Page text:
You have requested my opinion on the legality of intergovernmental agreements for the delivery of probation services. Specifically, you have asked: (1) whether intergovernmental agreements for the provision of misdemeanor probation are legal under Georgia law, (2) whether a municipality can enter into an intergovernmental agreement with a county to provide misdemeanor probation services to a county, and (3) whether the operation of a circuit-wide misdemeanor probation entity is lawful.
Intergovernmental contracts are authorized by the Georgia Constitution:
The state, or any institution, department, or other agency thereof, and any county, municipality, school district, or other political subdivision of the state may contract for any period not exceeding 50 years with each other or with any other public agency, public corporation, or public authority for joint services, for the provision of services, or for the joint or separate use of facilities or equipment; but such contracts must deal with activities, services, or facilities which the contracting parties are authorized by law to undertake or provide.
Ga. Const. Art. IX, § III, ¶ I(a).
There are two requirements for a valid intergovernmental contract. “First, the contract must pertain to “the provision of services, or … the joint or separate use of facilities or equipment.” Second, the contract “must deal with ‘activities, services, or facilities which the contracting parties are authorized by law to undertake or provide.’” Greene County Sch. Dist. v. Greene County, 278 Ga. 849, 851 (2005) (footnotes omitted). Thus, intergovernmental agreements for probation services are permitted to the extent that the contracting parties are authorized to
provide probation services. The authorization to establish a probation system is found in O.C.G.A. § 42‑8‑100, which provides that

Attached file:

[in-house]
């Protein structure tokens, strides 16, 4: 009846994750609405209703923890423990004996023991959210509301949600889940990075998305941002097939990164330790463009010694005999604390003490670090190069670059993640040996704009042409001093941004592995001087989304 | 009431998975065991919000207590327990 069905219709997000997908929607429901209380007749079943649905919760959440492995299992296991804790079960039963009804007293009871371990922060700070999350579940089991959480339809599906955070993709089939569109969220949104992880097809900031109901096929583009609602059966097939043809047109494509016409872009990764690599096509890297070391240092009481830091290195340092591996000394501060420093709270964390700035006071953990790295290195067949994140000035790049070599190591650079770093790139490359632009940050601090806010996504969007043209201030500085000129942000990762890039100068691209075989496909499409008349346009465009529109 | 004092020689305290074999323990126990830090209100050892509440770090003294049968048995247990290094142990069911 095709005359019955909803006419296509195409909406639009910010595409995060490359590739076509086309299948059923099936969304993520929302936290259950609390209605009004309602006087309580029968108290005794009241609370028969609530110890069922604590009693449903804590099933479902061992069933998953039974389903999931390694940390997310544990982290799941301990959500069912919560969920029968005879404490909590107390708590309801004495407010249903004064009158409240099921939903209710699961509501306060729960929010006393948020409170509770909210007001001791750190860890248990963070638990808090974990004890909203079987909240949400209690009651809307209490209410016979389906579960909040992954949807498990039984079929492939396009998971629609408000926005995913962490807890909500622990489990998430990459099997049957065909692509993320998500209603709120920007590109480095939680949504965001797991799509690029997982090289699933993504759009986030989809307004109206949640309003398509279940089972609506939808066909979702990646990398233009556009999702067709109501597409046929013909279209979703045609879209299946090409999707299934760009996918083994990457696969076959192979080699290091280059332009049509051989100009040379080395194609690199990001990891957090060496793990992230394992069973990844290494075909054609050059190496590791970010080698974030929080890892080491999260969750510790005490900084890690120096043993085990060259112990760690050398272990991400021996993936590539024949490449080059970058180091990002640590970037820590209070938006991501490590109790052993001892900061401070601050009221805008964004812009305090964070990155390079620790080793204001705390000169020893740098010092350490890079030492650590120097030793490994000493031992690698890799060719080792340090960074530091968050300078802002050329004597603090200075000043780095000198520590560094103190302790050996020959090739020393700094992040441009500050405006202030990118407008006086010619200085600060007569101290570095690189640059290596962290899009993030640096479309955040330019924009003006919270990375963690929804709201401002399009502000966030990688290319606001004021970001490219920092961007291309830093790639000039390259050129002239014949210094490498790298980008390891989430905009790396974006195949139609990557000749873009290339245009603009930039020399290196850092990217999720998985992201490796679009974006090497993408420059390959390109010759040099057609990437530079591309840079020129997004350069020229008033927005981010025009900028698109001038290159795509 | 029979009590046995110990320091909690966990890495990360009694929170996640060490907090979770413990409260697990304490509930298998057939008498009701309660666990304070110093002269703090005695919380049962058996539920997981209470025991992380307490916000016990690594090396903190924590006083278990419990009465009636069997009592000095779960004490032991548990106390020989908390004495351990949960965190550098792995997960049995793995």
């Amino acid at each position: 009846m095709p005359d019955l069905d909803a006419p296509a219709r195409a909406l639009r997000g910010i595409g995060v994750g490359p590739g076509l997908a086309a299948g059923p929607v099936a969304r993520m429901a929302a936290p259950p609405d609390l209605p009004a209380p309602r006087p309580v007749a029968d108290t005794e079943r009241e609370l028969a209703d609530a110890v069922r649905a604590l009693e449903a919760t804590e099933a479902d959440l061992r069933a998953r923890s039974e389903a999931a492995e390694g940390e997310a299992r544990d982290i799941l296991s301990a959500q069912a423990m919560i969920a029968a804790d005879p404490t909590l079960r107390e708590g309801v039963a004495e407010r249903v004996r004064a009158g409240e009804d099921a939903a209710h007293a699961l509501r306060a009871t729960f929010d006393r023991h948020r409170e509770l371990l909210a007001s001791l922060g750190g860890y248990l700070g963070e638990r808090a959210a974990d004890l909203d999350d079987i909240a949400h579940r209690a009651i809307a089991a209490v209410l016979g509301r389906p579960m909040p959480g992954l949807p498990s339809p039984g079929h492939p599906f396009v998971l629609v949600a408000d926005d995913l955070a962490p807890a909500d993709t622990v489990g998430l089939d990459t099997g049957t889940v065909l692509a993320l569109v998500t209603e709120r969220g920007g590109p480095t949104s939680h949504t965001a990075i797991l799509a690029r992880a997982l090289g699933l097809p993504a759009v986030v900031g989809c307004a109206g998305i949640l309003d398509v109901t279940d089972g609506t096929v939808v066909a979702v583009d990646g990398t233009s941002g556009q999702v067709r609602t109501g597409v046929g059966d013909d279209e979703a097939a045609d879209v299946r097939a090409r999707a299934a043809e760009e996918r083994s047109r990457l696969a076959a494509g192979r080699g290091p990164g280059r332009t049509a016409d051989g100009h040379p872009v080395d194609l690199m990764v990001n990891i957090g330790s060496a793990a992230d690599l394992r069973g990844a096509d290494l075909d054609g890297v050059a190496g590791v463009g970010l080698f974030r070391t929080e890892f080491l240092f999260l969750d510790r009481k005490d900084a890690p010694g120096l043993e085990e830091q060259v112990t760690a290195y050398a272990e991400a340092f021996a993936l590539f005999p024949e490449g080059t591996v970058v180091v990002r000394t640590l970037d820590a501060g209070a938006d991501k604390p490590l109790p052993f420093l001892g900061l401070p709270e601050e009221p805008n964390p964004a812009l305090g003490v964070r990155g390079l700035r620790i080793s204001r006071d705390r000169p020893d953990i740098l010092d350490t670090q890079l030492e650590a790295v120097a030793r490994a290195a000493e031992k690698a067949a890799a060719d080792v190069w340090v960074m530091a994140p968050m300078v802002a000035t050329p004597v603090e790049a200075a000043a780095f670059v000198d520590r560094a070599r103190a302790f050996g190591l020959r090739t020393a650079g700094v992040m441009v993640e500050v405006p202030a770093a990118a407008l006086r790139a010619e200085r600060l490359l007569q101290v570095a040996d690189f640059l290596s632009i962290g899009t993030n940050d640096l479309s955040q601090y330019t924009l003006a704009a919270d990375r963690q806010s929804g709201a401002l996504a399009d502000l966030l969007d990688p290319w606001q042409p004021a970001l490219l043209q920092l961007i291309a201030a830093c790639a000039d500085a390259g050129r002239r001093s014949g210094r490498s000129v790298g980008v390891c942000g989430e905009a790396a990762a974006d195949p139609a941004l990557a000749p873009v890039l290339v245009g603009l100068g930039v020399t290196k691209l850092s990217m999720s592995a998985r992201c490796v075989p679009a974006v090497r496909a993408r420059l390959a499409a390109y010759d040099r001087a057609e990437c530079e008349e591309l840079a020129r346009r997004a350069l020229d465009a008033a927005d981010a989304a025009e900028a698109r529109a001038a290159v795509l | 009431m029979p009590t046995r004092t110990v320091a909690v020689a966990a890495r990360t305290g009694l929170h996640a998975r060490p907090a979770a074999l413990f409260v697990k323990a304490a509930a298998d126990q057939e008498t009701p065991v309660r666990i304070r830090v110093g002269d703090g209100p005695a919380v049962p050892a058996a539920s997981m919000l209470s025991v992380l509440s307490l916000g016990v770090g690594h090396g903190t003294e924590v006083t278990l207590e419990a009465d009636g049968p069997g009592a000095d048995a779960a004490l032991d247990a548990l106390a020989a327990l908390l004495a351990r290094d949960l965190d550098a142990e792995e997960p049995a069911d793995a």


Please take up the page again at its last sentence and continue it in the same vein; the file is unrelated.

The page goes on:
[t]he chief judge of any court within the county, with the approval of the governing authority of that county, is authorized to enter into written contracts with corporations, enterprises, or agencies to provide probation supervision, counseling, collection services for all moneys to be paid by a defendant according to the terms of the sentence imposed on the defendant as well as any moneys which by operation of law are to be paid by the defendant in consequence of the conviction, and other probation services for persons convicted in that court and placed on probation in the county.
O.C.G.A. § 42‑8‑100(g)(1).
O.C.G.A. § 42‑8‑100 authorizes county and municipal court judges to enter into agreements for probation services with “corporations, enterprises, or agencies.” Intergovernmental agreements for such services, including probation services, are legal in instances in which both contracting parties are authorized by law to provide such service. Therefore, the authority of any municipal corporation to provide such probation services would be permissible but would be limited by the powers conferred upon the municipality in its individual charter and by the general powers granted to municipal corporations by law. See O.C.G.A. § 36‑34‑2.
In regard to the provision of probation services on a circuit-wide basis, the same principles apply. The State of Georgia is divided into judicial circuits which may comprise multiple counties but not less than one county. See Ga. Const. Art. VI, § I, Para.VI. Judicial circuits, however, are not units of government that could enter into intergovernmental contracts. O.C.G.A. § 42‑8‑100 provides that judges within a county can enter into probation agreements, with the approval of their governing authority, for probation services to be provided to that county. There is no provision for judicial circuits to enter into such agreements. Thus, within a judicial circuit, the court of each county that the judicial circuit comprises must enter into a separate agreement for probation services and comply with O.C.G.A. § 42‑8‑100 to operate lawfully in Georgia.
Therefore it is my official opinion that intergovernmental agreements for probation services are legal in instances in which the contracting parties are authorized by law to provide probation services. Also, when providing probation services for a judicial circuit, a probation entity must be authorized to provide the service and must enter into separate agreements with the court of each county that composes that judicial circuit.
Angelique B. McClendon
Assistant Attorney General